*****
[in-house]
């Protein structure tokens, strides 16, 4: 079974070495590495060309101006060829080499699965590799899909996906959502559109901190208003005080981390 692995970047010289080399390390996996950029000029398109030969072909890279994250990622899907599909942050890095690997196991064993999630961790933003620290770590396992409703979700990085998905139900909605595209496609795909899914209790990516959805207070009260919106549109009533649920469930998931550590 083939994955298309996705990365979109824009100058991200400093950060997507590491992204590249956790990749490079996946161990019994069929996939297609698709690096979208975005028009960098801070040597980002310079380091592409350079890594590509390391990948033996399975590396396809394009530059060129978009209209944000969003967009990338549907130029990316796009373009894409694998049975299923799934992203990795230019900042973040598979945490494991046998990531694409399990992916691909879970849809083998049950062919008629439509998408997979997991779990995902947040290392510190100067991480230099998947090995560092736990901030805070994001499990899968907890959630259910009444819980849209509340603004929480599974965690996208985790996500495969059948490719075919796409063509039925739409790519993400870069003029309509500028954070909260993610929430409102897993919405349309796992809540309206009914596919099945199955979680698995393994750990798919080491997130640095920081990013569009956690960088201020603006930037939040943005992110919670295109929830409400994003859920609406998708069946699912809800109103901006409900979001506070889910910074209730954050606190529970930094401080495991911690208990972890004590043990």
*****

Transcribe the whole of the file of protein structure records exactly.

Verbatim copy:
[in-house]
């Protein structure tokens, strides 16, 4: 079974070495590495060309101006060829080499699965590799899909996906959502559109901190208003005080981390 692995970047010289080399390390996996950029000029398109030969072909890279994250990622899907599909942050890095690997196991064993999630961790933003620290770590396992409703979700990085998905139900909605595209496609795909899914209790990516959805207070009260919106549109009533649920469930998931550590 083939994955298309996705990365979109824009100058991200400093950060997507590491992204590249956790990749490079996946161990019994069929996939297609698709690096979208975005028009960098801070040597980002310079380091592409350079890594590509390391990948033996399975590396396809394009530059060129978009209209944000969003967009990338549907130029990316796009373009894409694998049975299923799934992203990795230019900042973040598979945490494991046998990531694409399990992916691909879970849809083998049950062919008629439509998408997979997991779990995902947040290392510190100067991480230099998947090995560092736990901030805070994001499990899968907890959630259910009444819980849209509340603004929480599974965690996208985790996500495969059948490719075919796409063509039925739409790519993400870069003029309509500028954070909260993610929430409102897993919405349309796992809540309206009914596919099945199955979680698995393994750990798919080491997130640095920081990013569009956690960088201020603006930037939040943005992110919670295109929830409400994003859920609406998708069946699912809800109103901006409900979001506070889910910074209730954050606190529970930094401080495991911690208990972890004590043990």